Poland’s Treasury Minister Dawid Jackiewicz has been dismissed from his post, the prime minister announced on September 15.
The dismissal is the first major change in the government of Law and Justice (PiS) since it took office in November. Polish newspapers have been reporting that Jackiewicz was in hot water with the party leadership - chairman Jaroslaw Kaczynski in particular - for going overboard in handing lucrative posts in state-controlled companies to trusted people from his circle.
Kaczynski and the PiS leadership were also reportedly angry that Jackiewicz’s people were not keen to carry out changes in the companies. Instead the party views them as having treated their new positions as simple reward for years of loyalty to PiS when the party was in opposition, press suggests.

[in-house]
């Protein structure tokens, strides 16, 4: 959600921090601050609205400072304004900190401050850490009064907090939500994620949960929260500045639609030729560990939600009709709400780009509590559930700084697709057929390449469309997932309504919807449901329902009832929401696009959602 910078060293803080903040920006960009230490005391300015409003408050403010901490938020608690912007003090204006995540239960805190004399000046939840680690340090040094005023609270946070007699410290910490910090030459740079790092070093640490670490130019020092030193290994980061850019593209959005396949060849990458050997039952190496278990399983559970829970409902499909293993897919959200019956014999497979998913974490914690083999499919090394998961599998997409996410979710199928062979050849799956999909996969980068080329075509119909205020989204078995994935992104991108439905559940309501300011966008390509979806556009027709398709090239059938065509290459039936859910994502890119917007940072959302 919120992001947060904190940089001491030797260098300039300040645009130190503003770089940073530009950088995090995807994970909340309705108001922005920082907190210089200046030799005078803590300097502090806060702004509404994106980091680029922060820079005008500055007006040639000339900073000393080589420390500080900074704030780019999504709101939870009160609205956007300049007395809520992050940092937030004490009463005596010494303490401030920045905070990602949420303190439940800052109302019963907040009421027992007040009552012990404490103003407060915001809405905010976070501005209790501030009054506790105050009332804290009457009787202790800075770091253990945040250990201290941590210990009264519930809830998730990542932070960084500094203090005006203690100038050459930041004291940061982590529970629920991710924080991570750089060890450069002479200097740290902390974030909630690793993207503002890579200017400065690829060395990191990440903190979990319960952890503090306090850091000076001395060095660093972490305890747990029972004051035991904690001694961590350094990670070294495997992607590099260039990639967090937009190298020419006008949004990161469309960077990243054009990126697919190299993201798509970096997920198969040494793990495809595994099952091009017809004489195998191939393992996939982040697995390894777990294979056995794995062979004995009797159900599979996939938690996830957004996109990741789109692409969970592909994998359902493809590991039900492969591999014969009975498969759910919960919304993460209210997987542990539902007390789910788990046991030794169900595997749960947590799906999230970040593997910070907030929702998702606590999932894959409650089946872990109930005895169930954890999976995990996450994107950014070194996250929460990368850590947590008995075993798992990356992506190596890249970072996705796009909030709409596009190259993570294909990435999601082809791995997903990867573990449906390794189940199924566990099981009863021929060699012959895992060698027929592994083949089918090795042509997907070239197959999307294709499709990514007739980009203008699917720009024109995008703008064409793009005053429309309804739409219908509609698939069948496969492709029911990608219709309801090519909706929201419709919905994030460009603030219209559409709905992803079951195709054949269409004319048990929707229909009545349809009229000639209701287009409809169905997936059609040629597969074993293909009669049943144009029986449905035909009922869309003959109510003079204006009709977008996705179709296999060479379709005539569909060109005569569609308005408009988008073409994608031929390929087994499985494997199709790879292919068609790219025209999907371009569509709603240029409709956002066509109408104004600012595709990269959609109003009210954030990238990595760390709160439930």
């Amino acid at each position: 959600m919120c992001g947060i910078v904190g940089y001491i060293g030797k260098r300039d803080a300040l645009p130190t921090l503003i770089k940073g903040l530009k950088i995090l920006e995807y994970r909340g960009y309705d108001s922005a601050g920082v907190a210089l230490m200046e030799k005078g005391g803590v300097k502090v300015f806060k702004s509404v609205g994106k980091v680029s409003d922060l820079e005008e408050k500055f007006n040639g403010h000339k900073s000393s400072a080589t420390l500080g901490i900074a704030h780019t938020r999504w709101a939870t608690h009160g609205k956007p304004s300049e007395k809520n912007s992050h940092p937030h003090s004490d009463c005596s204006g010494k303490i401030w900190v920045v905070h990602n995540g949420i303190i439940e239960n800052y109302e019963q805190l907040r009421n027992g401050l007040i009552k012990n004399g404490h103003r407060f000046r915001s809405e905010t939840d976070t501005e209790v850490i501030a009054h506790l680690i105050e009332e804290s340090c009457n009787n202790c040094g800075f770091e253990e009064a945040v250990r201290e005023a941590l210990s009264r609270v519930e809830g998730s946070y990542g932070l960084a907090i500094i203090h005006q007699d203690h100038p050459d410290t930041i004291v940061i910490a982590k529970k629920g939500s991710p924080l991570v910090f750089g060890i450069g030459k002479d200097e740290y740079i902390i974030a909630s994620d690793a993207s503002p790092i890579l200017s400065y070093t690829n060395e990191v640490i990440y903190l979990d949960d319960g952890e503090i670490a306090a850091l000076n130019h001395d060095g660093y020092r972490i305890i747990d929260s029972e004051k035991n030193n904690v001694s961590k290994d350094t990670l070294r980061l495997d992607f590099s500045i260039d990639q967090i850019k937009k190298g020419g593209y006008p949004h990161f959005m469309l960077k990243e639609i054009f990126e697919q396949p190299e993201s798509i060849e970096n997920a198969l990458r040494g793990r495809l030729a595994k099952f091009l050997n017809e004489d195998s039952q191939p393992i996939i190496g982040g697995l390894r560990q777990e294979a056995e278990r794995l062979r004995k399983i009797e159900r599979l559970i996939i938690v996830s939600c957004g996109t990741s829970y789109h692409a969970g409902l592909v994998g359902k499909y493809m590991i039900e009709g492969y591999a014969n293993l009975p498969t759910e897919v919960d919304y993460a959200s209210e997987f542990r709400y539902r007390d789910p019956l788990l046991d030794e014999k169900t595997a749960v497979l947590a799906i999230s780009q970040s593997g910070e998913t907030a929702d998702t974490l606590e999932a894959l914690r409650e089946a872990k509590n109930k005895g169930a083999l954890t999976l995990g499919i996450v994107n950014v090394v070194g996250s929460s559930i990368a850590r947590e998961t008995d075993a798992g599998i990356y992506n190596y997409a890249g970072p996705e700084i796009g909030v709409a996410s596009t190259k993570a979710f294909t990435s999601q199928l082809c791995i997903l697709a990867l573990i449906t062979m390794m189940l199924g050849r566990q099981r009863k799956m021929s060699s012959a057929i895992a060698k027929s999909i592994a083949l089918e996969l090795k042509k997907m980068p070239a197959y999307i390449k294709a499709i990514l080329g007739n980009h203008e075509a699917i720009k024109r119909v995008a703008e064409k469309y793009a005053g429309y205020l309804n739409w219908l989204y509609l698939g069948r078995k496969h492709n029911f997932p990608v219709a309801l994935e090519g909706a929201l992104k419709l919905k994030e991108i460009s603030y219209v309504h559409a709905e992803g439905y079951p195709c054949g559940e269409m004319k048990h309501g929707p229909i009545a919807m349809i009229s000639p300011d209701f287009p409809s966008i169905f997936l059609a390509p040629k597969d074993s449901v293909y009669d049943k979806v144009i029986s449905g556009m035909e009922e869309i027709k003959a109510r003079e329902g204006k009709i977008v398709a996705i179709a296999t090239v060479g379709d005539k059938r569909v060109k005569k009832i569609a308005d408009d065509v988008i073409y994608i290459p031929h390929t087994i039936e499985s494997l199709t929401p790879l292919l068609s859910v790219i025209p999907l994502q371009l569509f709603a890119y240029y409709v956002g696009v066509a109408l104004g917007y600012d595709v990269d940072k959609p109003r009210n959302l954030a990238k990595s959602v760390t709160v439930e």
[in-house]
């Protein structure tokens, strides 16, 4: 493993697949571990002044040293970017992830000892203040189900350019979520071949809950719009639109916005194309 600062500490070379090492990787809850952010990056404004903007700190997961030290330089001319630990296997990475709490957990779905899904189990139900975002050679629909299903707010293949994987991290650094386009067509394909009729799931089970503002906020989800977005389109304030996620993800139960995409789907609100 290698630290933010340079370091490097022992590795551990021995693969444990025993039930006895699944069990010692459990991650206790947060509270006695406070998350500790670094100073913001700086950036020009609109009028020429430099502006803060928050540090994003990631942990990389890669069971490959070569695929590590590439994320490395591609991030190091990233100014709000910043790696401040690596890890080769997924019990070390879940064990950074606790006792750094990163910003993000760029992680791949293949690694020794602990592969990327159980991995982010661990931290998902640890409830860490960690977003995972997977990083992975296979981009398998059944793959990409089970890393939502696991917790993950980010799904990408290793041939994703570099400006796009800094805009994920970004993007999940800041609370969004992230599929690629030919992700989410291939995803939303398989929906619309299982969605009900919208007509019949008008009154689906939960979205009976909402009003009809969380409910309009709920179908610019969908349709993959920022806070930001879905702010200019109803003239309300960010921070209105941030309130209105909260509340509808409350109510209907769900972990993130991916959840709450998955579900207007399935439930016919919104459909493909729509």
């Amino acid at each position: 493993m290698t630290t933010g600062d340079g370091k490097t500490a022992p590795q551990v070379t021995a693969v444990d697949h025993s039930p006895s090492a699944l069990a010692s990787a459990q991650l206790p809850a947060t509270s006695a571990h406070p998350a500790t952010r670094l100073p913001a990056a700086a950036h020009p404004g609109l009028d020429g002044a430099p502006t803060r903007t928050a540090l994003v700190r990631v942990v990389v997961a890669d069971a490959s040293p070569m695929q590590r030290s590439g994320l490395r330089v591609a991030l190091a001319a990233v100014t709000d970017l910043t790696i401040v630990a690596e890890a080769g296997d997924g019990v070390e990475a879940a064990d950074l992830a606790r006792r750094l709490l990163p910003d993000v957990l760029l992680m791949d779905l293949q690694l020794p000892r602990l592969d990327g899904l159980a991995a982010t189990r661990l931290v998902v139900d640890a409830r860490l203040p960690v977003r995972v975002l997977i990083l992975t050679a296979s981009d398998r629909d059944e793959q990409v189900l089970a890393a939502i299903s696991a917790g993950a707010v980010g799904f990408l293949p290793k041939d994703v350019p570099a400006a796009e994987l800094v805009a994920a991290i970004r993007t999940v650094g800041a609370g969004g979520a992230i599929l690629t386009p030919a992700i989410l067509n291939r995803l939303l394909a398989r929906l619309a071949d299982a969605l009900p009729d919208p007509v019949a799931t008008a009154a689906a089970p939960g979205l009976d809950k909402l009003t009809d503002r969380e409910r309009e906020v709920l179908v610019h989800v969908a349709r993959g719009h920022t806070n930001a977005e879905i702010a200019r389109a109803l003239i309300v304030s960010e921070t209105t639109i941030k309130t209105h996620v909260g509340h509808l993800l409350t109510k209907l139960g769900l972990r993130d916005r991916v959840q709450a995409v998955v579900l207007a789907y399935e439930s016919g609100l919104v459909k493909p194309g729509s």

Prime Minister Beata Szydlo did not confirm such reports when she announced the dismissal. “The minister fulfilled the task he was given,” she told a news conference curtly. When taking over the ministry in late 2015, Jackiewicz was tasked with organising the process of liquidation of the ministry. That is expected to be complete by the end of the year. The government has pledged to get rid of the ministry and move important state-controlled companies under other ministries or a new entity.
The reform is also connected with the statist PiS’ promise to end privatization. The party charges that predecessors used the treasury to sell-off strategic companies in deals that were disadvantageous to the state. PiS has said it would like to increase the state’s role in important companies, especially in the energy, natural resource, and banking sectors, budgetary means permitting.
Changes of government in Poland have often been followed by juggling of management at state companies through the years, however, PiS oversaw a bloodbath in the months after it took power. Just one of 14 CEO’s at major state-controlled firms – Zbigniew Jagiello at lender PKO – survived the onslaught.
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